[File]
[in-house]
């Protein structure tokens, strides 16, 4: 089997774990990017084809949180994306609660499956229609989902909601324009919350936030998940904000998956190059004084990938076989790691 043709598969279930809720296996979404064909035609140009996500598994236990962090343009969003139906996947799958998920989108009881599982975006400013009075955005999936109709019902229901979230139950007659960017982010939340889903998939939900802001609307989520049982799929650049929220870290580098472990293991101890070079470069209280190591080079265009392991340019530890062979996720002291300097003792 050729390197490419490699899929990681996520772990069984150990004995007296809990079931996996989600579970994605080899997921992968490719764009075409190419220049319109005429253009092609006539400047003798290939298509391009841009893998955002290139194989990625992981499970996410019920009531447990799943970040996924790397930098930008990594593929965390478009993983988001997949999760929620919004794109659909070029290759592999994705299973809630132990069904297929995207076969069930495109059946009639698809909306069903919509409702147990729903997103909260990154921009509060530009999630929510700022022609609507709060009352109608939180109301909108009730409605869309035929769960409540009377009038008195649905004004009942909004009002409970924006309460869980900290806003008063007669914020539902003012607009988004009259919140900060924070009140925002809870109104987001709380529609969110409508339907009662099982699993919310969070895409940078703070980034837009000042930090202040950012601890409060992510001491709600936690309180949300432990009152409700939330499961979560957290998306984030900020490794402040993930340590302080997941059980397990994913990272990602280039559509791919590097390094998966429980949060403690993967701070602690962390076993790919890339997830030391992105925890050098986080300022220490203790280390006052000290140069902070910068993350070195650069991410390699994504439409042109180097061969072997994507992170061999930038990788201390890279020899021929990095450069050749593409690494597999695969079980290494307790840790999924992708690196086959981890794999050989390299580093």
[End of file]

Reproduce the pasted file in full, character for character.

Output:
[in-house]
């Protein structure tokens, strides 16, 4: 089997774990990017084809949180994306609660499956229609989902909601324009919350936030998940904000998956190059004084990938076989790691 043709598969279930809720296996979404064909035609140009996500598994236990962090343009969003139906996947799958998920989108009881599982975006400013009075955005999936109709019902229901979230139950007659960017982010939340889903998939939900802001609307989520049982799929650049929220870290580098472990293991101890070079470069209280190591080079265009392991340019530890062979996720002291300097003792 050729390197490419490699899929990681996520772990069984150990004995007296809990079931996996989600579970994605080899997921992968490719764009075409190419220049319109005429253009092609006539400047003798290939298509391009841009893998955002290139194989990625992981499970996410019920009531447990799943970040996924790397930098930008990594593929965390478009993983988001997949999760929620919004794109659909070029290759592999994705299973809630132990069904297929995207076969069930495109059946009639698809909306069903919509409702147990729903997103909260990154921009509060530009999630929510700022022609609507709060009352109608939180109301909108009730409605869309035929769960409540009377009038008195649905004004009942909004009002409970924006309460869980900290806003008063007669914020539902003012607009988004009259919140900060924070009140925002809870109104987001709380529609969110409508339907009662099982699993919310969070895409940078703070980034837009000042930090202040950012601890409060992510001491709600936690309180949300432990009152409700939330499961979560957290998306984030900020490794402040993930340590302080997941059980397990994913990272990602280039559509791919590097390094998966429980949060403690993967701070602690962390076993790919890339997830030391992105925890050098986080300022220490203790280390006052000290140069902070910068993350070195650069991410390699994504439409042109180097061969072997994507992170061999930038990788201390890279020899021929990095450069050749593409690494597999695969079980290494307790840790999924992708690196086959981890794999050989390299580093």